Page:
Do you want to get started on Java? Are you an impatient programmer who hate installing any software on your computer? Until recently, you didn’t have many options.
You had to download a Java compiler or download and install an IDE like Eclipse. Options for compilers were limited.
Today, there are a number of online compilers and IDEs. These offer significant advantages over the desktop options.
- Easy to set up – No downloads; No installs; No PATH variables.
- Quickstart – many just open in seconds, unlike Eclipse that takes 1 minute to start.
- Easy sharing – Teachers share the code with students, students share their assignments, post any questions to Stack Overflow. It’s super easy! Just copy the link and paste it.
Some online compilers like Codiva and JDoodle are suitable for learning programming and practicing interview problems. These are simple and easy to get started. Features optimized for this specific use case.
On the other end of the spectrum, there are online IDEs like Codenvy and Cloud 9. These provide complete development environment, that professionals can use. Many startups use it to provide a consistent preconfigured development environment that all their developers can use, with no maintenance.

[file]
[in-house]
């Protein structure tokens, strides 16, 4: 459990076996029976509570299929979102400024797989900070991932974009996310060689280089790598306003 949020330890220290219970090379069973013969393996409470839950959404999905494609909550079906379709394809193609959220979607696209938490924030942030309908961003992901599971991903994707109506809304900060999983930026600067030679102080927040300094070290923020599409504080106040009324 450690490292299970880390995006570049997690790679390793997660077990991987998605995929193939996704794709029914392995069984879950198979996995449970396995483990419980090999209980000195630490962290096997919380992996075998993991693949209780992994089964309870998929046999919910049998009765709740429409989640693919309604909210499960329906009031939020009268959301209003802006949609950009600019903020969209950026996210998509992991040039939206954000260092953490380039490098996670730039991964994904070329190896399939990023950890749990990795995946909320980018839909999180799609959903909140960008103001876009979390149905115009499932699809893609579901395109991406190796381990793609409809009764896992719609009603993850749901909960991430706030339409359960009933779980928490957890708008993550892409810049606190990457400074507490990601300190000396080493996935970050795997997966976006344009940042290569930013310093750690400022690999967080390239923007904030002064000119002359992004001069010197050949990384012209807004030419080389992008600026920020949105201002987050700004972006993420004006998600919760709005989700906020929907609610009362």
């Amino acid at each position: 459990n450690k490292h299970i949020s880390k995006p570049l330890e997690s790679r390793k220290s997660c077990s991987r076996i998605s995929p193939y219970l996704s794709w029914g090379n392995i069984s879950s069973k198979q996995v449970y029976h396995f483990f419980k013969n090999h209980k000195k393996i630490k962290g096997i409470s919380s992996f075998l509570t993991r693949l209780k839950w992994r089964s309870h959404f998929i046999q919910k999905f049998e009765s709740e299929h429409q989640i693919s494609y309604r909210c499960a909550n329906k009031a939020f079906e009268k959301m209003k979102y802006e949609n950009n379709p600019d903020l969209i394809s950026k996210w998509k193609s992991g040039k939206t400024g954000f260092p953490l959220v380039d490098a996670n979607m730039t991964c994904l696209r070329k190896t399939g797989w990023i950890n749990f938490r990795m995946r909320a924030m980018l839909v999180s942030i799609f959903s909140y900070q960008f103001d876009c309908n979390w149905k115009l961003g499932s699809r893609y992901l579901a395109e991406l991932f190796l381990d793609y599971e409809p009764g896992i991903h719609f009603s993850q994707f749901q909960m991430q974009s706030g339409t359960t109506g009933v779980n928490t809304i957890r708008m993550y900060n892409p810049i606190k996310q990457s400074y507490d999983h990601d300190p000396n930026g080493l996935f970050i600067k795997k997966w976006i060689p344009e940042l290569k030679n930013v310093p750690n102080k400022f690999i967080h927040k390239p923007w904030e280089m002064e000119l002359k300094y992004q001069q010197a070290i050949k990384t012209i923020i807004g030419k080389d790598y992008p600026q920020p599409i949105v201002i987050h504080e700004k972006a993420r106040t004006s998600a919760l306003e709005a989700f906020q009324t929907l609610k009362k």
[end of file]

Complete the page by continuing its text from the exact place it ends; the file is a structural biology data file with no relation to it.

In this article, we will review Online compilers and IDEs suitable for students, and for professionals practicing interview programs when switching jobs. In no particular order:
Codiva.io is our top pick for online Java compiler. It is new to this game, but it has some cool features.
The single biggest feature of Codiva is, it compiles as you type, parses the compilation errors and shows it in editor. By the time, you complete typing, you get the compilation results.
It also has a pretty good autocompletion. These two features will save you a lot of time when coding.
Codiva supports multiple files and packages, and can have custom file names. You can also run interactive programs. So most of the topics for beginners learning Java and Algorithms course can be completed with Codiva itself.
Codiva is also the only IDE that works reasonably well on mobile.
Some disadvantages of Codiva are, it supports only Java, C and C++, doesn’t offer UI themes, or different compiler settings. Codiva supports Java 9, but doesn’t support Java 9 Modules. Of course no other online compilers support Java 9 modules either.
Overall, it is a great tool to code in Java. Try the Codiva.io online Java compiler here.
SEE MORE: One year after Java 8’s release, IDEs and compilers are not fully ready yet
JDoodle is a popular online compiler for Java. It started for Java, but now supports almost 70 languages. JDoodle allows only a single file but you don’t have to specify any filename. It finds it by parsing the file contents.
JDoodle has excellent terminal support for running interactive programs. By default, the programs are run in non-interactive mode with 10s limit. But you can switch to interactive mode if required for each project.
If you are a kind of a person who learns a lot of programming languages, or switches between multiple languages often, JDoodle would be a great choice.